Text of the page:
TITLE: Kwizera Means Hope
GENRE: YA Fiction
“There’s no more money for school fees,” my mother said, standing in our backyard kitchen of packed dirt and a circle of stones for the fire. Arms crossed over her thin chest, she swayed my baby brother gently as he slept on her back.
I continued to mix the manioc flour with water and said nothing. The sound of the wooden spoon beating the manioc into paste normally soothed me, but not this time. I had been dreading those words ever since my older brother went away.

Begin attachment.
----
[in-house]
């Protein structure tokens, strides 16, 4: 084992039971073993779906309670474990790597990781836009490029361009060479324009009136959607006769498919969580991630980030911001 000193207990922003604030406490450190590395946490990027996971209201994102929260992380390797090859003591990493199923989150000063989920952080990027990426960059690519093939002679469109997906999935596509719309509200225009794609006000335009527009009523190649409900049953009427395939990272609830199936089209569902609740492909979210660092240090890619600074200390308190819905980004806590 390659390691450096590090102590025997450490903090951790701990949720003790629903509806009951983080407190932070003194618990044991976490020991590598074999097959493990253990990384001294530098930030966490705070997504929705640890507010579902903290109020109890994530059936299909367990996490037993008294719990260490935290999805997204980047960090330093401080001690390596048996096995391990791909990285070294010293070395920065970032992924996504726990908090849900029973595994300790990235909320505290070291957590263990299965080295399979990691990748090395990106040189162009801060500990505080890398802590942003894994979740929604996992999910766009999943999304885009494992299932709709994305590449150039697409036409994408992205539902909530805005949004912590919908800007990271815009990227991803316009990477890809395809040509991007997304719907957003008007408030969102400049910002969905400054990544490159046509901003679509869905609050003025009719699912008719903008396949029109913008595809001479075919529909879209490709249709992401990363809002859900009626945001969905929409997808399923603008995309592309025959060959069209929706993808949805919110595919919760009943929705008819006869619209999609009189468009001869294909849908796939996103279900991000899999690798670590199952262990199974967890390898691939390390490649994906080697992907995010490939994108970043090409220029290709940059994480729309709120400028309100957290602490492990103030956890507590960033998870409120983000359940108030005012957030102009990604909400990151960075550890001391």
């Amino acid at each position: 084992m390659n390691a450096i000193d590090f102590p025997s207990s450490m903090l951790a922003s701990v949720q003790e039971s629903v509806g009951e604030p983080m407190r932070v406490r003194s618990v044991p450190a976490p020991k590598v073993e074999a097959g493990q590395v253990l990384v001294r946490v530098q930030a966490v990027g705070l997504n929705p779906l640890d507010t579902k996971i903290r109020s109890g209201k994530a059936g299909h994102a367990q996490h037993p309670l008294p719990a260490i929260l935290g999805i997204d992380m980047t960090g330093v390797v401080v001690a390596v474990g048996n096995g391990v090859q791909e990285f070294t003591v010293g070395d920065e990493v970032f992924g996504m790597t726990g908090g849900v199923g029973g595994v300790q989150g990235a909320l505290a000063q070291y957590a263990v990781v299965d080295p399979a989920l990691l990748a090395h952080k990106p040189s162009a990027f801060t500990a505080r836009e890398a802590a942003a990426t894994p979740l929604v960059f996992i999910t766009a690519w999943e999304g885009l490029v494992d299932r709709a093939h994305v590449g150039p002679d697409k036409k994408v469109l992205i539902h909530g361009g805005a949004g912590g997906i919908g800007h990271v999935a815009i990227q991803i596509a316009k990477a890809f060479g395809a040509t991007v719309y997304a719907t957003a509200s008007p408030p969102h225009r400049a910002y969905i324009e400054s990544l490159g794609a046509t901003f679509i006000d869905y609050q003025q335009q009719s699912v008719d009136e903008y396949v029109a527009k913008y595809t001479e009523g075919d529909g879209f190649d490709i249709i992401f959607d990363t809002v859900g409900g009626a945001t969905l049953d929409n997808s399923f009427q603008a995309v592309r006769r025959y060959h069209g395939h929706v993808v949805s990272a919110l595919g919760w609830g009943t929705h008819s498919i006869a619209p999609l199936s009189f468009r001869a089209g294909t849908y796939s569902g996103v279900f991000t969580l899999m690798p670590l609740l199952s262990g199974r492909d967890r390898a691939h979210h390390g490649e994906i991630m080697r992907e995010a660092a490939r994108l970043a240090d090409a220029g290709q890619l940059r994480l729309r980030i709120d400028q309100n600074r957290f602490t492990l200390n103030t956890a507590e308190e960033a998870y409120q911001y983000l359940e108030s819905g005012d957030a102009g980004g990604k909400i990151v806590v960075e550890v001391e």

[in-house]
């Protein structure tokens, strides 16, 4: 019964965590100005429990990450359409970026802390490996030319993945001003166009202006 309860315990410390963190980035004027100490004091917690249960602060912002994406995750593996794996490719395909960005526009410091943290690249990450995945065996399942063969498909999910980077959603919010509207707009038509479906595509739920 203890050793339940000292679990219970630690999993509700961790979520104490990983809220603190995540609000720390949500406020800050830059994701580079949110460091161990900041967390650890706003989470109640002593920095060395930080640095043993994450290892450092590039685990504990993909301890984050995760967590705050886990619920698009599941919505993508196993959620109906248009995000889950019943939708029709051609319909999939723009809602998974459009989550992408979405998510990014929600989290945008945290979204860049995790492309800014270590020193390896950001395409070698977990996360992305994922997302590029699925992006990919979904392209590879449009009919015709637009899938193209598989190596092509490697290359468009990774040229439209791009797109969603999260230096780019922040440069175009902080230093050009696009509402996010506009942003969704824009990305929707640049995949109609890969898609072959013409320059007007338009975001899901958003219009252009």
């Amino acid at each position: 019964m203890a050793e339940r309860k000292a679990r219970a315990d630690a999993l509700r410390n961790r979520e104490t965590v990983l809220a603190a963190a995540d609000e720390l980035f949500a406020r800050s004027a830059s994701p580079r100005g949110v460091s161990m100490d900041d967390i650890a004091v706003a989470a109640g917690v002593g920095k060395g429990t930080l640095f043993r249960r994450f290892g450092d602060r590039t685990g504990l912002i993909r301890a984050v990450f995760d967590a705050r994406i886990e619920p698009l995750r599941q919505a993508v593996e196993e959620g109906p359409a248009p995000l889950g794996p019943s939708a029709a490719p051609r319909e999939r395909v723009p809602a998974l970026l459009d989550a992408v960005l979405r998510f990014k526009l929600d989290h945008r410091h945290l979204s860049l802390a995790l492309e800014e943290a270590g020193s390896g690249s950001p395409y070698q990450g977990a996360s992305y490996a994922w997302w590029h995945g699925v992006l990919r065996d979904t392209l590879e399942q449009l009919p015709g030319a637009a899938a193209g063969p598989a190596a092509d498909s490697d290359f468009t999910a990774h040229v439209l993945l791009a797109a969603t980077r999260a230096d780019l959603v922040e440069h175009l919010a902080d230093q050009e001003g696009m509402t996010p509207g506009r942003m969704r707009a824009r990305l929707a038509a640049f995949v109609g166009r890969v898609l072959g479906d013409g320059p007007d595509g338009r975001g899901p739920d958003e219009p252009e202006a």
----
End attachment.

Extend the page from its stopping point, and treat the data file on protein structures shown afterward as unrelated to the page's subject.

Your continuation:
“Since your father passed and Innocent left, I’m the only one with a job,” she continued, voice as calm as ever.
Hearing her mention my father reminded me of her quiet pain after he died, the shocked faces of my little sisters, and my eyes stung by tears for days on end. I remembered his racking cough and the agony in his eyes. A sharp pain stabbed into my chest. When my brother left a few months ago we were numb, from four years of war and everything that had happened after, including the genocide, the run from our homes to the camps for internally displaced people, the fear of reprisals, and my father’s death.
“Someone has to join me at the plantation,” Mama said, breaking into my melancholy. “Then we’ll have more money for food and school.”
I swallowed hard. I knew what was coming next.